The Stranger in the Mirror

stranger

The Stranger in the Mirror – A Memoir of Middle Age
By Jane Shilling
Vintage Books – £9.99

The Independent referred to this book as ‘dashingly cavalier and artfully artless,’ which I guess it is. It then went on to say it ”bubbles with wit and brio,’ which again, I can’t help but agree with. But there’s something about The Stranger in the Mirror – A Memoir of Middle Age that essentially comes across as being just a little too coquettish for its own good.

There’s absolutely no doubting the fact that Jane Shilling is an altogether magnificent writer. That she regularly writes about books for The Daily Telegraph, The Sunday Telegraph and The Daily Mail, clearly corroborates as much. Although mid-way through this thought provoking, and on occasion, eloquently written, semi-autobiographical memoir; I found myself reading from that of the subliminal persuasion as opposed to the ultimatum of the here-and-now.

This was particularly the case during the sixth chapter (of twelve) ‘The Body’s Body,’ where, credit due, the authoress makes no bones about being steeped in fashion: ”One day I bought a fashion magazine: ‘The Don’t Miss List – Vogue’s need-to-know guide to autumn,’ said the coverline. I hoped it might point me in the right direction. Inside were pictures of Kate Moss wearing trousers sewn from a Union flag; a grey chiffon top with a fringe of silver and sulphur yellow beads. In a derelict room with shattered floorboards and walls of ruined azure she stood between a chipped metal chair and an electric kettle, wearing a ballgown of pleated platinum satin; a short dress of white ostrich feathers and another of white organza roses with a studded black leather motorcycle jacket; a ruffled rag of rose and peach-coloured chiffon beneath a frogged military jacket […]. A paragraph of text explained the purpose behind the apparently random juxtapositions of silk fringing and metal chain; embroidered tulle with goat-hair and horsehair, studded leather and old metal badges. ‘Who wants to look like a fashion robot when the joy is adding the you, the me?”’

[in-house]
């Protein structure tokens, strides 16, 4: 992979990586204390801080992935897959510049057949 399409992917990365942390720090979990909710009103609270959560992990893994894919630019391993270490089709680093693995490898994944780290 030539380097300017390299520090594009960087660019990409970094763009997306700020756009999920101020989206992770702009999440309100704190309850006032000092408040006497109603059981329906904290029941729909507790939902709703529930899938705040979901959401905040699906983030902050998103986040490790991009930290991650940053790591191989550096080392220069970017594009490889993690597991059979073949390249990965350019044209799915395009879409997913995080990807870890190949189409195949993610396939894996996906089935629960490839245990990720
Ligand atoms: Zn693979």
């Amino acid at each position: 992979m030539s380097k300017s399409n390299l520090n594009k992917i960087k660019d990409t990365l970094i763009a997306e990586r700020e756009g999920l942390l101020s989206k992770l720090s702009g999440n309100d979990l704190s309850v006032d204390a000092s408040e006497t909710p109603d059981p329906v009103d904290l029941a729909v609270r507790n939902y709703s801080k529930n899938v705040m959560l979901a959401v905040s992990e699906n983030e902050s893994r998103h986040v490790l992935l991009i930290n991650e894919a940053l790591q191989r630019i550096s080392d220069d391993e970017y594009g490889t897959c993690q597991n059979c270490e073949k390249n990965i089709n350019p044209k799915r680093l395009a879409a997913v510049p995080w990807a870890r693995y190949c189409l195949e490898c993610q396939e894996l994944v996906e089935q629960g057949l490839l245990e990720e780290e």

In and of itself, such Vogue induced writing is for me at least, a dive unto the relatively unknown. So why read the book in the first place eh?

Well, it’s good to venture unto new territory, although I was initially attracted to The Stranger in the Mirror, due to Shilling’s seemingly acute analysis of ageing – and the (nigh hopeless/never ending) coming to terms thereof. On the very first page, she already writes: ”Fashion journalists and doctors would place the onset of middle age well before the end of fertility, at the point at which one’s rate of egg production and cellular renewal begins to slow, and one’s ability to wear hot pants and biker jackets with conviction to diminish.”

Egg production and hot pants aside, there were moments that I found myself teetering upon the near precipice of rapprochement whilst reading some of what the authoress had to say. Especially such a line as the all prevailing: ”All that narrative, and not a syllable of it left written on the body.”

Whether or not such thinking was triggered by Jeanette Winterson’s excellent 1993 novel of the same name (Written on the Body) is of course, open to oodles of conjecture. Either way, this overtly self-introspective book will most certainly make you think.

David Marx

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